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Sunday, 20 December 2015

Sewing a jersey dress when you are scared of knits

A number of sewers have told me that they love to sew jersey knit fabrics, that they run up garments in no time using their serger.  I haven't got a serger, they seem even more scary to me than sewing jersey on an ordinary machine because they sew, overlock and cut the fabric in one go.  Where is the chance of unpicking if you get it wrong?     I even bought "Sew U Home Stretch, The Built by Wendy Guide to Sewing Knit Fabrics" when I saw it discounted in a book shop but was put off trying the included patterns because therein I read "For the most professional-looking stretch fabric clothing, I recommend using a serger and a cover-stitch machine together" - so that would be two expensive machines just to make a T-shirt.  To be fair, this book did give tips on using a conventional machine and several blogs and magazine articles urge readers that it is perfectly possible get good results with an ordinary machine. I have made shrugs and relax-at-home trousers using more stable jersey fabrics, such as Ponte Roma, but the tendency of finer jerseys to stretch and slide while being sewn still made me fearful of tackling  a dress in this type of knit. 

 However, inspired by Chinelo Bally speaking recently at the launch of her book "Freehand Cutting" and urging sewers to be brave and face up to a challenge because it wasn't the end of the world if your garment didn't turn out perfectly, I decided to dig out one of the pieces of jersey that had been languishing in my stash for a couple of years and make a dress.  This was a purchase from Ditto Fabrics, in Kensington Gardens, Brighton, which always has such desirable materials and this arresting print, with a soft velvety feel to it,  grabbed my attention.

The patterns in the "Sew U Home Stretch" book included a simple dress with only 5 pattern pieces, bodice back and front, skirt back and front and sleeve.  This is the page from the book showing the pieces and the dress.  However, ignore the inclusion of a waistband piece and a waistband insertion on the dress.  Why this is shown I do not know as the waistband is only used when making a separate skirt and the inclusion of it in making up the dress would make the dress skirt sit very low.

What I learnt in the process of making:-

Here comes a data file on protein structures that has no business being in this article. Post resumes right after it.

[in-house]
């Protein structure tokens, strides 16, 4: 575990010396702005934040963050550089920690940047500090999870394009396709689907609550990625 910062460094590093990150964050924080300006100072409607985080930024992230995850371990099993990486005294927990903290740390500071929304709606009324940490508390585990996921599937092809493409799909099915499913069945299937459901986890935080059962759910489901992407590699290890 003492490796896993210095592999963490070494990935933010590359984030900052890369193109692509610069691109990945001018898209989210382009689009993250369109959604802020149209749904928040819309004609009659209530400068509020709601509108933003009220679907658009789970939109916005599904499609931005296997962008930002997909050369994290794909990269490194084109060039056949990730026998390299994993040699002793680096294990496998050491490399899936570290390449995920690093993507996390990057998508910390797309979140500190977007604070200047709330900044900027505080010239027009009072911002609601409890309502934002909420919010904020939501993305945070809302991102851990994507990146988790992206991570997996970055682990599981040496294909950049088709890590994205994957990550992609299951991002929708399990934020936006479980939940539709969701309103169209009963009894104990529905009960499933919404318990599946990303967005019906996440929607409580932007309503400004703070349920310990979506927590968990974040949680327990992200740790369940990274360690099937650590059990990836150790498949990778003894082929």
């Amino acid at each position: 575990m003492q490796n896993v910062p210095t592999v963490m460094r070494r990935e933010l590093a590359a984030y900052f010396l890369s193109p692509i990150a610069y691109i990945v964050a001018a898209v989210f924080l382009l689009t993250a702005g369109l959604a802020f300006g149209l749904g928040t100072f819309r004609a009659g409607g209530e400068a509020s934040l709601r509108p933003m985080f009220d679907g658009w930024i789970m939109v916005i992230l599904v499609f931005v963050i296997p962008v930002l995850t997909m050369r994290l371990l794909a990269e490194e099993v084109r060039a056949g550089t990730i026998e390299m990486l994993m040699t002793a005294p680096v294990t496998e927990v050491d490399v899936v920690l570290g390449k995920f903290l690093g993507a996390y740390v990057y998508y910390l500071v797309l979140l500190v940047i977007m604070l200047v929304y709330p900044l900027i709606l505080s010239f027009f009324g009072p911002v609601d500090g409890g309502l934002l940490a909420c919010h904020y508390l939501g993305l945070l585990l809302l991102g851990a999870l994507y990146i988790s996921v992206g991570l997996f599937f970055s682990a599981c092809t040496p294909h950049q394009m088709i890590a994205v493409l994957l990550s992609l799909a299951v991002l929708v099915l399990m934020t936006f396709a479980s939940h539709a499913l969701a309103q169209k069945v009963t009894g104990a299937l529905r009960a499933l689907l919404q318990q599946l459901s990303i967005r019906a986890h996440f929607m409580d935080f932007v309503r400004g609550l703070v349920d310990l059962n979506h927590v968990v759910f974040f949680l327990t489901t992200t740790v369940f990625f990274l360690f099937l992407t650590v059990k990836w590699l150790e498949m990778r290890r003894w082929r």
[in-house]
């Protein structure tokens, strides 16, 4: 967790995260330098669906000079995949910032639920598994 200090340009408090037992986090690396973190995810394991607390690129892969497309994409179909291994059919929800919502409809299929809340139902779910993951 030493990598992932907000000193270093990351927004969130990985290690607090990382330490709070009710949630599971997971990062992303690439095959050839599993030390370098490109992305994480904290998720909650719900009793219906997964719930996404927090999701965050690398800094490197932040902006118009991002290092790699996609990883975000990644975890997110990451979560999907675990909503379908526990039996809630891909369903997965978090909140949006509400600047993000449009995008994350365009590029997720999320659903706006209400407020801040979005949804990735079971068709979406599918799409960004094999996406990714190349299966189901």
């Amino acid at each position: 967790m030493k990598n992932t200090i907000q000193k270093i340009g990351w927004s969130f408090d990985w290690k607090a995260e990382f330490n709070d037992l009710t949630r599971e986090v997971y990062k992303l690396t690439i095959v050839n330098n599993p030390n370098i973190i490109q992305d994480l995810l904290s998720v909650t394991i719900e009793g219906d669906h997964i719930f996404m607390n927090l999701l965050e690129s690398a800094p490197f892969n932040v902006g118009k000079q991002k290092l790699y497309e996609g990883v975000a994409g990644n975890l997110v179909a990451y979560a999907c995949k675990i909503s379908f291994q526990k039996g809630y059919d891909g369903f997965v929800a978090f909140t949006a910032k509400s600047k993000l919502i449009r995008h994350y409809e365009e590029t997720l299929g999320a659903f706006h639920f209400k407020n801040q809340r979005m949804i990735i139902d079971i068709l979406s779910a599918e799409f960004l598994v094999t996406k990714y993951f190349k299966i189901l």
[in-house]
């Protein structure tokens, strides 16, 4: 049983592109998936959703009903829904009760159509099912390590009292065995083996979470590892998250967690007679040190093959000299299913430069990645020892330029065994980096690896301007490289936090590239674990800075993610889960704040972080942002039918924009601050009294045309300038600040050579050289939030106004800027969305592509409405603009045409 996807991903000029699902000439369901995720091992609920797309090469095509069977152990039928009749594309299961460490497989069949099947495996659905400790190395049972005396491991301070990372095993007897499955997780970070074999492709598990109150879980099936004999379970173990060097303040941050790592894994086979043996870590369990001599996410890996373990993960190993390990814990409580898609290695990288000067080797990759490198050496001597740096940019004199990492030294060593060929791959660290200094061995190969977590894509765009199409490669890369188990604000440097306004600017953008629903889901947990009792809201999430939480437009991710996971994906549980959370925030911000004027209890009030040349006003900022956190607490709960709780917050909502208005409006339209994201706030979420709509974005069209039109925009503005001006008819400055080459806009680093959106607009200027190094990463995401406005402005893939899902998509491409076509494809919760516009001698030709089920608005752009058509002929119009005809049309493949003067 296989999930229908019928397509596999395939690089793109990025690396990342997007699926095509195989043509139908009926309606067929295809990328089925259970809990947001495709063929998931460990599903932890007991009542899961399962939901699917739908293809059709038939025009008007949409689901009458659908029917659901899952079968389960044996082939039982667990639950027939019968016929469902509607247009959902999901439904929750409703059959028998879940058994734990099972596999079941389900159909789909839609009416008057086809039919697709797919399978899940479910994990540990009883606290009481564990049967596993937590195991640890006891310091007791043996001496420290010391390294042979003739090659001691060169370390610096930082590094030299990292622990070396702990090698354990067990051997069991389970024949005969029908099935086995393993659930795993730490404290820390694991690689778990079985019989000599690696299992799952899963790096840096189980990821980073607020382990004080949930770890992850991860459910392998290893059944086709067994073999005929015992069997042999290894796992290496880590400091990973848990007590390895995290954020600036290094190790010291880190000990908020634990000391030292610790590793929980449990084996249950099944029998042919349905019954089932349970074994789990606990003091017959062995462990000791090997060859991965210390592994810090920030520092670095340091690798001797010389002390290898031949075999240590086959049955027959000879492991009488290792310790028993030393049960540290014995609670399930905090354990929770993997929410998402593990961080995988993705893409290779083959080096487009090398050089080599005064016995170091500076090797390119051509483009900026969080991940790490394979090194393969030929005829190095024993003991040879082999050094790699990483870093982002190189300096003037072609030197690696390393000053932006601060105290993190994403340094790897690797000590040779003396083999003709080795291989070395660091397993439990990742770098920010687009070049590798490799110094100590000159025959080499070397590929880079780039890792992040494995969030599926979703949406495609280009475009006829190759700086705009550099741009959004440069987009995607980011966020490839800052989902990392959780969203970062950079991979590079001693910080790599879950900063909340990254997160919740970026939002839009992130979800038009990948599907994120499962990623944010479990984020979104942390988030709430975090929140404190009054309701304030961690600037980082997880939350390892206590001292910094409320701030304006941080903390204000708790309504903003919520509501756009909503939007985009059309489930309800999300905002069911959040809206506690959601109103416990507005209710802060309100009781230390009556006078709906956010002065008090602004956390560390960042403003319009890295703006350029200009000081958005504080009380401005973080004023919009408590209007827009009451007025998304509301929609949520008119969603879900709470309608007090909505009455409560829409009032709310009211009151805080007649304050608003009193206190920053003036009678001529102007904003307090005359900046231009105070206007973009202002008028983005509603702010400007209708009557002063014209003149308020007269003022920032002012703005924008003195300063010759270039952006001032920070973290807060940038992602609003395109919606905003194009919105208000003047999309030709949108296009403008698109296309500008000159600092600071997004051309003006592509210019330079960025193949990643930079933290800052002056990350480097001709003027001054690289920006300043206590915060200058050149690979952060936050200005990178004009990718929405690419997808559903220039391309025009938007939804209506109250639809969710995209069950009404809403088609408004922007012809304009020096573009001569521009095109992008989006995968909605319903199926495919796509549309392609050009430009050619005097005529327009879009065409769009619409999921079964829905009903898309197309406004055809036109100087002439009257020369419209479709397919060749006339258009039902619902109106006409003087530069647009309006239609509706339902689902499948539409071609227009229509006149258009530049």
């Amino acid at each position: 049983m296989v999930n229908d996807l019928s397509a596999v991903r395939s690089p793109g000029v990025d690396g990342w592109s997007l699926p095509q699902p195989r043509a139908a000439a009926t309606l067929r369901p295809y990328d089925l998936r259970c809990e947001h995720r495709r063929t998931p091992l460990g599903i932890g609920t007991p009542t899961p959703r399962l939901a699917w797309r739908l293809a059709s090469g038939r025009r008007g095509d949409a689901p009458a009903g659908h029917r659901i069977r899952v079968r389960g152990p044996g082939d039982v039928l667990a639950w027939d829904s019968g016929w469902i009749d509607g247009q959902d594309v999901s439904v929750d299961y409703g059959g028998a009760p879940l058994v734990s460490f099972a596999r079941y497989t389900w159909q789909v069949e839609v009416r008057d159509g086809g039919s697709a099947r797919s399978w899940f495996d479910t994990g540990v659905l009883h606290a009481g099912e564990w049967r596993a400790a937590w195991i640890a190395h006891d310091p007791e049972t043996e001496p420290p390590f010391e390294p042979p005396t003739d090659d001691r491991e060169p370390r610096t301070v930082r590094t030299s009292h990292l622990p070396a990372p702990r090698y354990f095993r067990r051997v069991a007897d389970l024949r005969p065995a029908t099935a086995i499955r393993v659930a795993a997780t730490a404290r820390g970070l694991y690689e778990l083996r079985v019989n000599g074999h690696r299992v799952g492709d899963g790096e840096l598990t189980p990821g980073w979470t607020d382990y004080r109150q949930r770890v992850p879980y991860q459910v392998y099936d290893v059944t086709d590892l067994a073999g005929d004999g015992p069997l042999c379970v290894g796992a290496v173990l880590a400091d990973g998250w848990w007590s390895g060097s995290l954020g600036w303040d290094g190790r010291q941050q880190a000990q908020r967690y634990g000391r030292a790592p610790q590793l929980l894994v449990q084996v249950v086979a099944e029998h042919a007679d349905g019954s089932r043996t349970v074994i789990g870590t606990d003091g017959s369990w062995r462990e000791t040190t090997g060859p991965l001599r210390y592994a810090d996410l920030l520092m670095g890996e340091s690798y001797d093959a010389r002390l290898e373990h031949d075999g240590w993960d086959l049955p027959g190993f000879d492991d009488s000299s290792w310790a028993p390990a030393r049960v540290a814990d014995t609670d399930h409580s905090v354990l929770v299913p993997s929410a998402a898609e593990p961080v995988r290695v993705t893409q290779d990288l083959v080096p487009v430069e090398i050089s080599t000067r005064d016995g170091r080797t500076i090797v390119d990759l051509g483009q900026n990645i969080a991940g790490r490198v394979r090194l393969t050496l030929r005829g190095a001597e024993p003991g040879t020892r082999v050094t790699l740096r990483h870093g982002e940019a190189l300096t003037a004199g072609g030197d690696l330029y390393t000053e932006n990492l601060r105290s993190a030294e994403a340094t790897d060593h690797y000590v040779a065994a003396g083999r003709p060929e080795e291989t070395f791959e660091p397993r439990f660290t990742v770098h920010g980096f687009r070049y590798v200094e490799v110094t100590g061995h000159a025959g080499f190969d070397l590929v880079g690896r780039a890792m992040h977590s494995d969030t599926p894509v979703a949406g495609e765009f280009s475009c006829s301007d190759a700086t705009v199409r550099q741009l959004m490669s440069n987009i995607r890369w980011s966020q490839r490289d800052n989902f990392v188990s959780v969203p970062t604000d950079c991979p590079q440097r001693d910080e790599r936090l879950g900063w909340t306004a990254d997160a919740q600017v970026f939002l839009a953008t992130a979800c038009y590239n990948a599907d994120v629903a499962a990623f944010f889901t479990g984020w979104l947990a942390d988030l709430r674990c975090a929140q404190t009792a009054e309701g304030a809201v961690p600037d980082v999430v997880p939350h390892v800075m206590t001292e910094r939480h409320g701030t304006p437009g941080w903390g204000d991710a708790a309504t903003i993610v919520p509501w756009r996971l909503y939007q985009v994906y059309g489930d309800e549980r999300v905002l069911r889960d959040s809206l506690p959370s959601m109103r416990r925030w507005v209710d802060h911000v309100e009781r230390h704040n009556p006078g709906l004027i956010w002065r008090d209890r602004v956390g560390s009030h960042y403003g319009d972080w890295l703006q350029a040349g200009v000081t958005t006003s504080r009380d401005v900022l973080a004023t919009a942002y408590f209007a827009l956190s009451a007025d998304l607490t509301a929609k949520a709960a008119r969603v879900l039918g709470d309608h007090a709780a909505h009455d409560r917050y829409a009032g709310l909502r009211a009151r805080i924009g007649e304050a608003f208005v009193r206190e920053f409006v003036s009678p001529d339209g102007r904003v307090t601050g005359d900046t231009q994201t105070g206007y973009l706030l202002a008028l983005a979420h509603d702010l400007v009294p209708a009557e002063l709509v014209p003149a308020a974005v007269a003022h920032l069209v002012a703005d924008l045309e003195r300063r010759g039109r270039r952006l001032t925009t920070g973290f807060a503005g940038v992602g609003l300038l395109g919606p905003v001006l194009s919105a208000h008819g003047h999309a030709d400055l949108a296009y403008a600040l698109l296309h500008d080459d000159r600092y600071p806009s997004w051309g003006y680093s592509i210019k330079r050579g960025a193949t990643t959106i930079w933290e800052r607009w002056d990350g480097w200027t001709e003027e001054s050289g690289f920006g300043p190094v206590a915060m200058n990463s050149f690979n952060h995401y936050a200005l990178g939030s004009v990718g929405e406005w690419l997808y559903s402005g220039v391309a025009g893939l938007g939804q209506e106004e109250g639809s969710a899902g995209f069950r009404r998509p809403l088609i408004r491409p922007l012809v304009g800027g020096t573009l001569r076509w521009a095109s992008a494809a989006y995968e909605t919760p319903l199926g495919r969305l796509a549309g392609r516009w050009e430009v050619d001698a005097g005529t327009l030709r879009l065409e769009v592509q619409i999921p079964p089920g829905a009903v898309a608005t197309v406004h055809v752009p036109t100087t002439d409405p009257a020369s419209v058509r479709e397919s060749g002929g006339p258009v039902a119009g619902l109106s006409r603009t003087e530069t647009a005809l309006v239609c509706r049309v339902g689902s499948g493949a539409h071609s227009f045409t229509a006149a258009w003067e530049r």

Pattern size.  Many knit patterns have negative ease and it is the stretch that creates the fit to the body.  Consider carefully just how close you want the fit to be.  I checked on the internet to see if anyone had blogged about making this dress.  I found a couple of blogs that mentioned it was a very close fit.  I didn't want a really tight fit so went for the Small size, which is slightly larger than my own measurements.  In doing this I also took into consideration that the seam allowance stated was only a quarter of an inch (OK for a serger but I was not happy with this for a conventional machine) and by using the bigger size I could use a larger seam allowance if a pin-fit of the dress showed this was possible.  I also added extra length to allow for a lower hemline as usually patterns are a bit short on me as I definitely need knee coverage.  Actually it turned out that it was not necessary to add that length.

Laying and cutting out the fabric   I took great care when laying out the fabric ready  to cut that I did not stretch or distort it.  If you have a surface where all the fabric can be laid flat at the same time then you are lucky.  Otherwise you may have to resort to the floor or cut out a section at a time and don't allow any fabric to hang over the edge of your table.  I used ballpoint pins to pin the pattern to the fabric, it is much easier to insert them into jersey fabrics than ordinary pins.  Some dressmakers use weights and a rotary cutter but I haven't mastered this method yet and used sharp dressmaker's scissors.